It is a story that simply won’t go away, and is trotted out regularly. But perennial gossip about a possible merger between arch pay-TV rivals DirecTV and Dish Network was given added fuel by a comment made at Friday’s Goldman Sachs’ Communicopia Conference by DirecTV’s CEO Michael White deserve attention.
White told analysts that consolidation could benefit consumers, and argued that soaring programming costs and carriage fees to popular channels were growing “at an unsustainable rate”.
He also added that while EchoStar was making a serious play in terms of wireless spectrum, but he doubted whether DirecTV would ever want to compete in that space, and added that it probably made more sense for DirecTV to partner with a [broadband/wireless] partner.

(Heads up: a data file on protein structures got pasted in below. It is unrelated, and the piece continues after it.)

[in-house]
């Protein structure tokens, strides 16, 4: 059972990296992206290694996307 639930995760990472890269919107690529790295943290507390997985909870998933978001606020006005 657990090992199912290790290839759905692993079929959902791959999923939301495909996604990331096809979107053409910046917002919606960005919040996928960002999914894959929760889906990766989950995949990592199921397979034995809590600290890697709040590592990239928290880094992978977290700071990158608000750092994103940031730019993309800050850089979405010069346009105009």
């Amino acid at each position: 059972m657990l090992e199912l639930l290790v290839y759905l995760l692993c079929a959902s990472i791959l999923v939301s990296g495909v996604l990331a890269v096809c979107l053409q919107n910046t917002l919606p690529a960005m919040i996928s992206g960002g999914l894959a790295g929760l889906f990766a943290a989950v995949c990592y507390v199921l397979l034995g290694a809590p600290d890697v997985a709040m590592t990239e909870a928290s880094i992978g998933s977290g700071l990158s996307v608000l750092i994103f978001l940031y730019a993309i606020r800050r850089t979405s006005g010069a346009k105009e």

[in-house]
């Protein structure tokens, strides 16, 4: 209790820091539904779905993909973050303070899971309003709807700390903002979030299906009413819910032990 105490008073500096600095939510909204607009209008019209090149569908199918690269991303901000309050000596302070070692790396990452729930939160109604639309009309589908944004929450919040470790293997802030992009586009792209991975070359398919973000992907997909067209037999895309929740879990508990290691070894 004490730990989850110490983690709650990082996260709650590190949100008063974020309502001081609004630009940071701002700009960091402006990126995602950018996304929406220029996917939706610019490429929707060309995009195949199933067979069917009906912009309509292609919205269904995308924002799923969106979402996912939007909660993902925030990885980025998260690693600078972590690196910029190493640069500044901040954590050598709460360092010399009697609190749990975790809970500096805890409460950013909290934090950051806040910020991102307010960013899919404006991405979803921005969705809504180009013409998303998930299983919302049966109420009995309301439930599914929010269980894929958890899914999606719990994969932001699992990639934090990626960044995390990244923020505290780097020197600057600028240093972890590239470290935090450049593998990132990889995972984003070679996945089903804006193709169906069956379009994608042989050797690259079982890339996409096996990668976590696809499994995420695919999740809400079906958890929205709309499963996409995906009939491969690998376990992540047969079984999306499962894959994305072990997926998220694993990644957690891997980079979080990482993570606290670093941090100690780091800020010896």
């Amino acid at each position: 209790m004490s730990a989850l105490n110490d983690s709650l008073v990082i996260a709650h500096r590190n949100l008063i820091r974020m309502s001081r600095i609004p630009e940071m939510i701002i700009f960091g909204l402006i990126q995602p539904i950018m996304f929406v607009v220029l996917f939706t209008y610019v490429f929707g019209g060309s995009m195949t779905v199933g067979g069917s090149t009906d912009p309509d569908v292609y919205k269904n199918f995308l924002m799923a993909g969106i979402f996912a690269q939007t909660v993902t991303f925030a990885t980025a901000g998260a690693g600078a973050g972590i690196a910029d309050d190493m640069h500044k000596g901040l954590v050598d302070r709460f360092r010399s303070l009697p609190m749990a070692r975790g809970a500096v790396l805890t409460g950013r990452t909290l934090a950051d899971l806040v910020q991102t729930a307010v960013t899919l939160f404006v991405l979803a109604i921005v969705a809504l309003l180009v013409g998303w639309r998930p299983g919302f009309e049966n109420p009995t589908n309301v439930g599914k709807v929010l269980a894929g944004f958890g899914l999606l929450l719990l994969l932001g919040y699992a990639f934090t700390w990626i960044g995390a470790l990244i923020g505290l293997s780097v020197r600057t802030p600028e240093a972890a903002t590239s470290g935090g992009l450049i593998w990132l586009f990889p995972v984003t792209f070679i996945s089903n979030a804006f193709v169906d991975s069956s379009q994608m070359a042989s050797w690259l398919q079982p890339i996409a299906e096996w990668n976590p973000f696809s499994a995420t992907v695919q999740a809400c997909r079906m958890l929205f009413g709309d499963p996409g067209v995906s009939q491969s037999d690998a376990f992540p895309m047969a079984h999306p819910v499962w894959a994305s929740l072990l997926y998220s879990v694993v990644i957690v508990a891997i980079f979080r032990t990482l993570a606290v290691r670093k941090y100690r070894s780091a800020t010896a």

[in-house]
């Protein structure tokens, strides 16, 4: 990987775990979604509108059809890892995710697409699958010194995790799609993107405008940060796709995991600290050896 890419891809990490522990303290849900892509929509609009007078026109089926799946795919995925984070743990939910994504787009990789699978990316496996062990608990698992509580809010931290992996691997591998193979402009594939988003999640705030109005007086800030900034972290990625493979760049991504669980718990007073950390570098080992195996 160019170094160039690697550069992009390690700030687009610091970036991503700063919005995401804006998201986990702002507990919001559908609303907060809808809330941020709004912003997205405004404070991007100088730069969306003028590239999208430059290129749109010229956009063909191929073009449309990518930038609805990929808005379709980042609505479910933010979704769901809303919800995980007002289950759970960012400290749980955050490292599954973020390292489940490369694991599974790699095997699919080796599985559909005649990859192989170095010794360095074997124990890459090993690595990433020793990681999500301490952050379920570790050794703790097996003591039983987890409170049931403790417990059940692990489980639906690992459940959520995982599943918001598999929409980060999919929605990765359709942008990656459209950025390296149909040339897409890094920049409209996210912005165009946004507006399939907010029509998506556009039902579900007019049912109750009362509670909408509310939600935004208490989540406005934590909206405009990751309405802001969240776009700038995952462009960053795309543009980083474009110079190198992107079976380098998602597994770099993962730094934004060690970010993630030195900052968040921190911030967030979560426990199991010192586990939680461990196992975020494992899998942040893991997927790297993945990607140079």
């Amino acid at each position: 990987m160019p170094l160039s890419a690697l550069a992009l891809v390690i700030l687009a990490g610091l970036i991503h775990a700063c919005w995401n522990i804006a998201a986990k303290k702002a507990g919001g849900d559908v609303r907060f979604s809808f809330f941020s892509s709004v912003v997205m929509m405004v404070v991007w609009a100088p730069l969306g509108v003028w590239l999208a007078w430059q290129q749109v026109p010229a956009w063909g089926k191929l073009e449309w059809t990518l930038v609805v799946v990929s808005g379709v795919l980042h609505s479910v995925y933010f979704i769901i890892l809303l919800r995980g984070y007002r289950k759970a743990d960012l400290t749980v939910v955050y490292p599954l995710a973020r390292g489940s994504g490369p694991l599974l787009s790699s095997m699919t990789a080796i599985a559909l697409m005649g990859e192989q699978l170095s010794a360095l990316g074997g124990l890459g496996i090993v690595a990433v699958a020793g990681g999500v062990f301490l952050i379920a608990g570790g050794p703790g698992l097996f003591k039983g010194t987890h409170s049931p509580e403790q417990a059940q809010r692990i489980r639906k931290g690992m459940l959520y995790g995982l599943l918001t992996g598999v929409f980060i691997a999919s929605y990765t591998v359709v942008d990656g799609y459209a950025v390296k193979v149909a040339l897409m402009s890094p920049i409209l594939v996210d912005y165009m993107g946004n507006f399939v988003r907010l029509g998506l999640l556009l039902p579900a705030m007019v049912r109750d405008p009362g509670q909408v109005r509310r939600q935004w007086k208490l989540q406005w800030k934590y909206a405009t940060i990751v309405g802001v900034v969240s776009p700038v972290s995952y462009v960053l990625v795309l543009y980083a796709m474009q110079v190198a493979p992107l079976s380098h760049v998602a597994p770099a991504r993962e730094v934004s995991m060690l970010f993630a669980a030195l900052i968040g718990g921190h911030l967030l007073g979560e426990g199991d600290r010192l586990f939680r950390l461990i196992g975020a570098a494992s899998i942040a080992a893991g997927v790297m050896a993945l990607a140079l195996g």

Also talking a merger up is Bernstein Research’s Craig Moffett, who said if Mitt Romney gets into the White House, there could be a merger proposal in the new president’s in-tray “within a year”. But even with President Obama’s re-election “we’ll bet they’ll try it before four years are out.”
Ten years ago (in October 2002) the FCC blocked a merger between EchoStar and DirecTV on the basis that any such merger would stifle competition and innovation and lead to higher prices for consumers. Today, thanks to vastly improved services from the telcos and the older-established cable MSOs, plus new entrants such as Netflix, Hulu, YouTube, Amazon and others, the competition arguments could not be made.